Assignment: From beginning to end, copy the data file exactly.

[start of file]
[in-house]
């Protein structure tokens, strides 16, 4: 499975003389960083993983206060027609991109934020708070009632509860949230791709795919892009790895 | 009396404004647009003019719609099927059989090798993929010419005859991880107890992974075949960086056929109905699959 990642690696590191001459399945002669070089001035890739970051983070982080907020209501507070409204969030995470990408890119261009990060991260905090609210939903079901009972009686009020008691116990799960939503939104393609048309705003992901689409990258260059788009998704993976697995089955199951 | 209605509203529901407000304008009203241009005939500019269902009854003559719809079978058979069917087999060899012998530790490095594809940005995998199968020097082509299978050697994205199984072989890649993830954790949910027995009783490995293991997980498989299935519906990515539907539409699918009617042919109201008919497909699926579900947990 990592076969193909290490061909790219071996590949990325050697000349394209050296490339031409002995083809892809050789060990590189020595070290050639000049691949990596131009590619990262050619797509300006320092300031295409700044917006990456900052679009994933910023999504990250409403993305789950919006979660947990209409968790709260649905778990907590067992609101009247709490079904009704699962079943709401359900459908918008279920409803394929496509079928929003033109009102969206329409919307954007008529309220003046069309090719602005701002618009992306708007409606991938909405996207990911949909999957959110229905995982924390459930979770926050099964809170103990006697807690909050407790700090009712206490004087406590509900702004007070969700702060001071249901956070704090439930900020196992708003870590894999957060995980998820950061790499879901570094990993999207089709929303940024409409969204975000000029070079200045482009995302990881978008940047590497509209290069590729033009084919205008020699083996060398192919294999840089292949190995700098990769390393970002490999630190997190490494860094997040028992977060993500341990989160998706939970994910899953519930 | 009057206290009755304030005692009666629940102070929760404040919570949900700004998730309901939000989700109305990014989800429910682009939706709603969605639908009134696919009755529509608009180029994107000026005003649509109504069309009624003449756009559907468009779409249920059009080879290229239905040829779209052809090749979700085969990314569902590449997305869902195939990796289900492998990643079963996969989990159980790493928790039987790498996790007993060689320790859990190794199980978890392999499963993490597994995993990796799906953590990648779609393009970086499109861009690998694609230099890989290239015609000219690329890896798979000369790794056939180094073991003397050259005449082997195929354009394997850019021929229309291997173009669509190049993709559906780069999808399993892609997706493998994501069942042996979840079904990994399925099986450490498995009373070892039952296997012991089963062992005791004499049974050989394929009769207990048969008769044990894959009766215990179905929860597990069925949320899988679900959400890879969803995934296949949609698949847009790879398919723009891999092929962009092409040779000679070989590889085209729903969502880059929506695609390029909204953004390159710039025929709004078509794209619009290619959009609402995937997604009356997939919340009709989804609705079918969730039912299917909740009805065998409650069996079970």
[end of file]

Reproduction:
[in-house]
């Protein structure tokens, strides 16, 4: 499975003389960083993983206060027609991109934020708070009632509860949230791709795919892009790895 | 009396404004647009003019719609099927059989090798993929010419005859991880107890992974075949960086056929109905699959 990642690696590191001459399945002669070089001035890739970051983070982080907020209501507070409204969030995470990408890119261009990060991260905090609210939903079901009972009686009020008691116990799960939503939104393609048309705003992901689409990258260059788009998704993976697995089955199951 | 209605509203529901407000304008009203241009005939500019269902009854003559719809079978058979069917087999060899012998530790490095594809940005995998199968020097082509299978050697994205199984072989890649993830954790949910027995009783490995293991997980498989299935519906990515539907539409699918009617042919109201008919497909699926579900947990 990592076969193909290490061909790219071996590949990325050697000349394209050296490339031409002995083809892809050789060990590189020595070290050639000049691949990596131009590619990262050619797509300006320092300031295409700044917006990456900052679009994933910023999504990250409403993305789950919006979660947990209409968790709260649905778990907590067992609101009247709490079904009704699962079943709401359900459908918008279920409803394929496509079928929003033109009102969206329409919307954007008529309220003046069309090719602005701002618009992306708007409606991938909405996207990911949909999957959110229905995982924390459930979770926050099964809170103990006697807690909050407790700090009712206490004087406590509900702004007070969700702060001071249901956070704090439930900020196992708003870590894999957060995980998820950061790499879901570094990993999207089709929303940024409409969204975000000029070079200045482009995302990881978008940047590497509209290069590729033009084919205008020699083996060398192919294999840089292949190995700098990769390393970002490999630190997190490494860094997040028992977060993500341990989160998706939970994910899953519930 | 009057206290009755304030005692009666629940102070929760404040919570949900700004998730309901939000989700109305990014989800429910682009939706709603969605639908009134696919009755529509608009180029994107000026005003649509109504069309009624003449756009559907468009779409249920059009080879290229239905040829779209052809090749979700085969990314569902590449997305869902195939990796289900492998990643079963996969989990159980790493928790039987790498996790007993060689320790859990190794199980978890392999499963993490597994995993990796799906953590990648779609393009970086499109861009690998694609230099890989290239015609000219690329890896798979000369790794056939180094073991003397050259005449082997195929354009394997850019021929229309291997173009669509190049993709559906780069999808399993892609997706493998994501069942042996979840079904990994399925099986450490498995009373070892039952296997012991089963062992005791004499049974050989394929009769207990048969008769044990894959009766215990179905929860597990069925949320899988679900959400890879969803995934296949949609698949847009790879398919723009891999092929962009092409040779000679070989590889085209729903969502880059929506695609390029909204953004390159710039025929709004078509794209619009290619959009609402995937997604009356997939919340009709989804609705079918969730039912299917909740009805065998409650069996079970």